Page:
17 March 2012

On judging judgers

Yesterday, Father James Martin, S.J. - the author of several recent popular books, none of which I have read and whom I do not know - changed his Facebook status to read:
I'm tired of Catholics telling other Catholics they're bad Catholics. The only exceptions: (a) you possess the miraculous gift of being able to see within someone else's soul or (b) you're Jesus. If you don't satisfy (a) or (b) please stop the judging, especially on this page.
If one thinks this through logically, isn't Father Martin himself telling certain Catholics they are "bad Catholics"?  Isn't he doing the very thing he condemns?

I'm not writing these words to judge Father Martin, but only to out the illogic of such a statement, which no small number of people generally tend to agree.  It's nothing more than the silly notion of tolerance run rampant.

Consider this: in order to make such a statement, Father Martin is already claiming to be able see within someone else's soul and he has, by virtue of this statement, himself already judged other Catholics and determined them - because of their judgments or judgmental attitude - to be bad.

Certainly I will not disagree that there are many Catholics who simply look for trouble and stir it up whenever and wherever they can and always presume the worst intentions in other people, other Catholics in particular.  Certainly these Catholics need to take a deep breath and speak the truth with gentleness and love and not presume the worst in everyone.

It must be noted, however, that there is a great difference between judging another person and juding another person's actions.  If we are to help one another grow in holiness - because we are, after all, one another's keepers - then we must make a judgment about one another's actions.  Are these actions in keeping with the teachings of Christ and his Church?  If they are, we should encourage them.  If they are not, then our brothers and sisters need to be corrected and shown the truth of the Gospel.  Doing so requires that we make a judgment.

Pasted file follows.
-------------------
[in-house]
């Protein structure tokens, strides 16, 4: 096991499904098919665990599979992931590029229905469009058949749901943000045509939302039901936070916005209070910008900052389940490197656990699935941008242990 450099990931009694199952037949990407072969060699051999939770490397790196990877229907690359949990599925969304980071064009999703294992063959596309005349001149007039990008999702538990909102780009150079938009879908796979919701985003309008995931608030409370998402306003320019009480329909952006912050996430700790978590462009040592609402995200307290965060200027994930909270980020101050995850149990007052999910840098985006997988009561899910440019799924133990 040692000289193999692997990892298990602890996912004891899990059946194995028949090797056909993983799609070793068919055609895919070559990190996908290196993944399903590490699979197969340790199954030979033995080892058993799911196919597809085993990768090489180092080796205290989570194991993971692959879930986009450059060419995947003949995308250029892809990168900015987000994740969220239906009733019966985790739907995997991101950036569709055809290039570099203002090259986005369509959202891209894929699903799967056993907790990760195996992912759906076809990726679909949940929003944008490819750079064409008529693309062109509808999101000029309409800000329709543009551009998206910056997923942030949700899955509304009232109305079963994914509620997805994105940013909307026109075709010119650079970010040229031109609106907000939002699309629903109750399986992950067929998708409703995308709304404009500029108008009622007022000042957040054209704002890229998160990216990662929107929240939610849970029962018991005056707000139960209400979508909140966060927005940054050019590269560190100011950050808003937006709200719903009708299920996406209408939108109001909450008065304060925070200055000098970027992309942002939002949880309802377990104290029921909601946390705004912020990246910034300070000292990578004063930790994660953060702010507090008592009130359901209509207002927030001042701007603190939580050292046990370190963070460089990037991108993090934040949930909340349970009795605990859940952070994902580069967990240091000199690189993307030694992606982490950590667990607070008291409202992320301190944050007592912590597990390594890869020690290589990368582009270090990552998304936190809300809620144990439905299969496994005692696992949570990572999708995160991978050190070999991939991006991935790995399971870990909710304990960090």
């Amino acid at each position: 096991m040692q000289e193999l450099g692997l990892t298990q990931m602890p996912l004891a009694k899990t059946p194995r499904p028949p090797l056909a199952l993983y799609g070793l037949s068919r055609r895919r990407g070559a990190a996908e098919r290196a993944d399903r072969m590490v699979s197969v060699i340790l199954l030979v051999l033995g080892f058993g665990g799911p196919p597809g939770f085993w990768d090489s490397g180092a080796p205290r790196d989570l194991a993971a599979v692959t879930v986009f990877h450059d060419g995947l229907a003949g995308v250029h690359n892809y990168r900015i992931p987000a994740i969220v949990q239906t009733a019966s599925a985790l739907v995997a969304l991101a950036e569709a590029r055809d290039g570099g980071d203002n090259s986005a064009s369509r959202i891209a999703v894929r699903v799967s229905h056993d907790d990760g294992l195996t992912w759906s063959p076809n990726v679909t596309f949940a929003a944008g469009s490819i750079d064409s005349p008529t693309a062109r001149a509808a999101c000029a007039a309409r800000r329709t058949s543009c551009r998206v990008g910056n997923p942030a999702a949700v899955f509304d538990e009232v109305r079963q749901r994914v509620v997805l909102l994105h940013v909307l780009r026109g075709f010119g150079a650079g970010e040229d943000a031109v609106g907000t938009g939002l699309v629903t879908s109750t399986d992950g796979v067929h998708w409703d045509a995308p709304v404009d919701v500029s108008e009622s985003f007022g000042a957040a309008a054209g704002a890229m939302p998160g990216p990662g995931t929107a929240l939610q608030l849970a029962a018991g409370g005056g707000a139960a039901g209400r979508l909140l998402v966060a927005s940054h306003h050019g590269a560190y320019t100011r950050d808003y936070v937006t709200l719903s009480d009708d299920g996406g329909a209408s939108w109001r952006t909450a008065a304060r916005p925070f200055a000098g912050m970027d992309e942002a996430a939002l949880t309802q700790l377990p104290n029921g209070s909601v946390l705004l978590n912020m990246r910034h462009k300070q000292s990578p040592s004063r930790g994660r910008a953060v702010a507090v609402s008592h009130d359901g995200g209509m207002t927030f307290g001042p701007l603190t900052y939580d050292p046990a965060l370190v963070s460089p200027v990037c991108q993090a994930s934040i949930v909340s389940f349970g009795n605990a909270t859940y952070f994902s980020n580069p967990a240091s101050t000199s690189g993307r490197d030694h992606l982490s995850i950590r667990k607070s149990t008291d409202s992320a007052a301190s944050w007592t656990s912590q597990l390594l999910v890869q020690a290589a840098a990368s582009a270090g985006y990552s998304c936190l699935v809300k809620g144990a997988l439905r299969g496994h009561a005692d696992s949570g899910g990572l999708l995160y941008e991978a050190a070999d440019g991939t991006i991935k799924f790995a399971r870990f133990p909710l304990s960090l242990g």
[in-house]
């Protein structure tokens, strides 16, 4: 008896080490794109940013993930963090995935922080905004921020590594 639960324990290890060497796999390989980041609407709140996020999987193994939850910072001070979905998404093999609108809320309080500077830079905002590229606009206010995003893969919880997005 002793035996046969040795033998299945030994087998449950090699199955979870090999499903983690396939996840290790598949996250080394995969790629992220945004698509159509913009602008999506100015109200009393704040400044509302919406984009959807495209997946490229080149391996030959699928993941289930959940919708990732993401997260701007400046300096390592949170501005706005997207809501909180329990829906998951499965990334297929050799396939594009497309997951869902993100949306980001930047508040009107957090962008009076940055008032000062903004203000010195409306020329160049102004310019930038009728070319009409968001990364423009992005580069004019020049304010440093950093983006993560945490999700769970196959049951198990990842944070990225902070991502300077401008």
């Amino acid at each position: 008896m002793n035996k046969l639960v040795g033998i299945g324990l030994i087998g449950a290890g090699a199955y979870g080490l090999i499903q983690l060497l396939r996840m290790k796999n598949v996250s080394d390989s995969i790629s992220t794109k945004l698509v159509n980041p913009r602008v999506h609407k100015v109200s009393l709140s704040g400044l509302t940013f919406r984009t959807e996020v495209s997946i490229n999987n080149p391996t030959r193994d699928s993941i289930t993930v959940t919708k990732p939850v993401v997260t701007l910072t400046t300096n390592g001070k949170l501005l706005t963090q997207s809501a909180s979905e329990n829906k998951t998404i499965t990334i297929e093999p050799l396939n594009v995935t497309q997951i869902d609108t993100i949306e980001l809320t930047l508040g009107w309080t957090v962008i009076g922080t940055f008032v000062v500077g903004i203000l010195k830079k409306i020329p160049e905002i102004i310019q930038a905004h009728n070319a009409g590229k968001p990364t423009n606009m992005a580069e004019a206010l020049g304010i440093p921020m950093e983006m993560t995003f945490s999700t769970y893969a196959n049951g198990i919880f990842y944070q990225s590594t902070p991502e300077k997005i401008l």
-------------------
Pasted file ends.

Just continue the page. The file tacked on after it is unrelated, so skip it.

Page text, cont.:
1. But isn't he judging the action, and not the person? He doesn't say they are bad Catholics or claim any special knowledge of their hearts. He says he's tired of "Catholics telling other Catholics...", he doesn't say he's tired of those Catholics.

    Personally I'm sympathetic with his view. There seems to be a contingent of Catholics -- especially in comboxes online -- who would just as soon revoke the Church membership card of anyone who doesn't share their personal spiritual and -- dare I say it -- political persuasions. (I mention the latter because this is especially evident in Catholic Republicans who think even pro-life Catholic Democrats aren't "Catholic enough" -- and vice versa.)

    I think we do better to take our cue from the Rite of Christian Initiation of Adults, which acknowledges that we don't just flip a switch and suddenly accept all that the Church teaches. Those "bad Catholics" may have honest questions and struggles; turning our backs on them just serves to severe the very relationship with the Church that may bring them more fully into the fold.

    (Obligatory disclaimer: of course some actions require that we acknowledge that the relationship has been severed or call for medicinal remedies as outlined in Canon Law. But that's a different thing than calling for the expulsion of whole classes of people.)

    Postscript: Fr. Martin's book on humor, joy, and spirituality is very good; let me know if you'd like to borrow it.

  2. That's why one of my rules for reading news stories online is, "Never read the comments." In the blogosphere, I only read the comments where I can be reasonable sure of their politeness.